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Thomas L. McKenney Historic Author of 3-Volume Set of "History of the Indian Tribes" Letter to Dolley Madison

THOMAS L. McKENNEY (1785-1858). Superintendent of Indian Affairs under President James Madison in 1816 and famous American Author the historic 3-Volume "History of the Indian Tribes".

December 29, 1848-Dated, Historic Content Autograph Letter Signed, "Tho L McKenney" addressed to Dolley Madison (Prior First Lady as Wife of President James Madison), New York City, 3 pages, measuring 7.5" x 10", Choice Very Fine. Mention of reporting to President, "Mr. Madison ... on any subject connected with General Armstrong, was on F. Street, (he being on horseback) when I was Commissioned by General Smith, in Company with Major Williams to report to the President, the state of revolt in which the Troops on Windmill Hill, were thrown, on the appearance of General Armstrong among them, after the Conflagration of the Capitol...". This quite personal and historic content Handwritten Letter reads, in part:

"... I hope to be excused for taxing your memory... the only Interview I ever had with Mr. Madison, upon any subject connected with General Armstrong, was on F. Street, (he being on horseback) when I was Commissioned by General Smith, in Company with Major Williams to report to the President, the state of revolt in which the Troops on Windmill Hill, were thrown, on the Appearance of General Armstrong among them, after the Conflagration of the Capitol... It is for History I ask this Information -- as well as to shew before it shall have passed to the final record, the falsehood of connecting me with this 'Hanson and Bavie' Committee..."

Aside from some expected light even tone, one small perforation this important Letter is in very nice overall condition. A few unrelated pencil notations and a brief red manuscript biography of McKenney appear on the blank back panel. The Handwritten text and signature are very clear and easily readable being upon clean period wove paper. A wonderful addition to any historical Autograph collection combining Thomas L. McKenney's Handwritten Letter and sent to none other than Dolley Madison!

Additional Information:

Thomas Loraine McKenney (1785-1859) started out his career as a merchant. In 1815 he ran a commission store near the ferry wharf in Georgetown. He was also on the board of directors of the Bank of Columbia, in Georgetown, with John Cox, John Threlkeld, and Henry Foxall. In 1816 McKenney secured a Federal appointment as Superintendent of Indian Trade. The Bureau of Indian Trade had its office in the old Bank of Columbia building at 3210 M Street, N.W.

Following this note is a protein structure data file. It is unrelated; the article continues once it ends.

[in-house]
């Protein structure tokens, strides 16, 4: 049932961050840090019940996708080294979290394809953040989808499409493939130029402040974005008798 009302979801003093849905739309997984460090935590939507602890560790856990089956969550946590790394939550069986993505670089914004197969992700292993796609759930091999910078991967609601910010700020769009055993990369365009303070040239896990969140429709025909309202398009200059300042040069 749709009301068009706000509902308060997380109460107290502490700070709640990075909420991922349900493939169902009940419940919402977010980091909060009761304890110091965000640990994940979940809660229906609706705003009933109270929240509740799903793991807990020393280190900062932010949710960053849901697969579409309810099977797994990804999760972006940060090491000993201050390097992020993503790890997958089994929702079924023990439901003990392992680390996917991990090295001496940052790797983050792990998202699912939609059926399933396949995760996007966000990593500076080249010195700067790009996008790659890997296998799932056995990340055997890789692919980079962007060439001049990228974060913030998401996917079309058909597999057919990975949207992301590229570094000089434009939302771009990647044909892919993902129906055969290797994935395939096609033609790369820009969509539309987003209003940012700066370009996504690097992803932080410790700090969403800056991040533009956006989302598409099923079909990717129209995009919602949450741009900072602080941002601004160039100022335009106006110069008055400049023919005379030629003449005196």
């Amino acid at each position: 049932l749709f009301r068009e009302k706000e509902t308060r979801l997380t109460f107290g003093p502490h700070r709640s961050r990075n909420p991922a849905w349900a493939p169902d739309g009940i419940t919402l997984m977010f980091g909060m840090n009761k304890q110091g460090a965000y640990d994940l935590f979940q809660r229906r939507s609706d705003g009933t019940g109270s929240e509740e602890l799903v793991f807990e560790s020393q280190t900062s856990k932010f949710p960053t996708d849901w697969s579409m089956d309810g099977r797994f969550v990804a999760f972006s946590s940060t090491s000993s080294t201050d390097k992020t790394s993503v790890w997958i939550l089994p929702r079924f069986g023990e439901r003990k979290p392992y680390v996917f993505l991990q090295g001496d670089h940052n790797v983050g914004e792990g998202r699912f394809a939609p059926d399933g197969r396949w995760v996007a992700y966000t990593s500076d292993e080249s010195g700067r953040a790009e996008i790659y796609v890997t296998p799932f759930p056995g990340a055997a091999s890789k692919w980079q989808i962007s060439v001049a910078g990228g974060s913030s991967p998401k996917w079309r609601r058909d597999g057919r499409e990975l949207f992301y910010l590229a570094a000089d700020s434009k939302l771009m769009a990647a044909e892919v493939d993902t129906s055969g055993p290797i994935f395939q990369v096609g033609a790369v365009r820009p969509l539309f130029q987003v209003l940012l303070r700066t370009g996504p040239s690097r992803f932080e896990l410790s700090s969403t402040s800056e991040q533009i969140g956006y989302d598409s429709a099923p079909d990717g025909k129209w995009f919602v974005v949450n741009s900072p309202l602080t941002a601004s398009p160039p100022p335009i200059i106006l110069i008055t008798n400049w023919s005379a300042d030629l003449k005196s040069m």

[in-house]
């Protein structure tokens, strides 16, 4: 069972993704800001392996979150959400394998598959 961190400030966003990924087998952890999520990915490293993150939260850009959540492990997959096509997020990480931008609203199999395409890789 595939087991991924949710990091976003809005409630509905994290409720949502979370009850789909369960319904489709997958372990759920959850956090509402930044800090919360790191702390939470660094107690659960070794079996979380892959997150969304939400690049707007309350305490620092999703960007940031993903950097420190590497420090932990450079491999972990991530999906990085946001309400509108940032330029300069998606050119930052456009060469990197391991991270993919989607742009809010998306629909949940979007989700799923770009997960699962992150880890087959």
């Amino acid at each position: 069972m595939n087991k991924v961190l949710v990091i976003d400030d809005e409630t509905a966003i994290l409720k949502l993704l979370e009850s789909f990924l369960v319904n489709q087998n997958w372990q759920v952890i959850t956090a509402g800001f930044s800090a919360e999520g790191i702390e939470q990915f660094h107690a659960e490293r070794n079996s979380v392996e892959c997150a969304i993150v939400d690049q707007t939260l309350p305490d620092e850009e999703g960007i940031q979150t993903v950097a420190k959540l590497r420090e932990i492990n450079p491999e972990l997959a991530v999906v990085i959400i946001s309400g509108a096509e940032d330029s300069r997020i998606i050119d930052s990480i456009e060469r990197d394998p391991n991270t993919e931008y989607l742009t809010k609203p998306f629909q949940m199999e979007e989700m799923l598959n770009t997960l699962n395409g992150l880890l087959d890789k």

McKenney was appointed by President Madison to be Superintendent of Indian Trade, April 2, 1816, to replace John Mason, who had resigned (Intelligencer, April 9, 1816); he knew nothing of Indians, but was well-versed in trade.

"My commission bears date the 2d day of April, 1816. I entered upon the duties of my office on the 12th of the same month. I had for some time, nearly two years before, disposed of my mercantile establishments, of which I was owner of two in Georgetown, and held an interest, till about the period of my appointment, in a store in Washington, under the firm of J. C. Hall & Co." (McKenney, Thomas L., Memoirs, Official and Personal: Thomas L. McKenney, 1846)

In those days delegations of Indians that came to Washington generally stayed in hotel rooms; the beds had been removed to accommodate their preference for sleeping on the ground. Some of these representatives of southern and western tribes also visited Weston, McKenney's farm on Georgetown Heights.

In 1820, Sans Nerf, a chief of the Great Osages, and two companions, were there. In the winter of 1821-22 a delegation of Pawnee, Sauk, Fox, Menominee, Miami, Sioux, and Chippewa Indians came to the farm, and in 1824, Cherokee chief Elijah Hicks was there.

The Factory System of government trading posts involved commodities as coffee, sugar, lead, salt, penknives, northwest blankets, calico, and strouding (coarse woolen cloth used in the Indian trade). What came back were furs. "Thomas L. McKenney " furs, peltries for sale at the Superintendant of Indian trade in Georgetown". (Alexandria Gazette, March 19, October 16, 1817; November 10, 1818)

The Factory System ended in 1822, over opposition by the John Jacob Astor's American Fur Company, and by manufacturers and merchants who resented McKenney, and the Georgetown merchants he favored. One such merchant was John Cox, importer and banker, and later mayor of Georgetown. Cox loaned money to McKenney to buy Weston, and McKenney bought from Cox for the Indian trade, nearly to the exclusion of other merchants. (McKenney, Thomas L., Memoirs, Official and Personal: Thomas L. McKenney, 1846)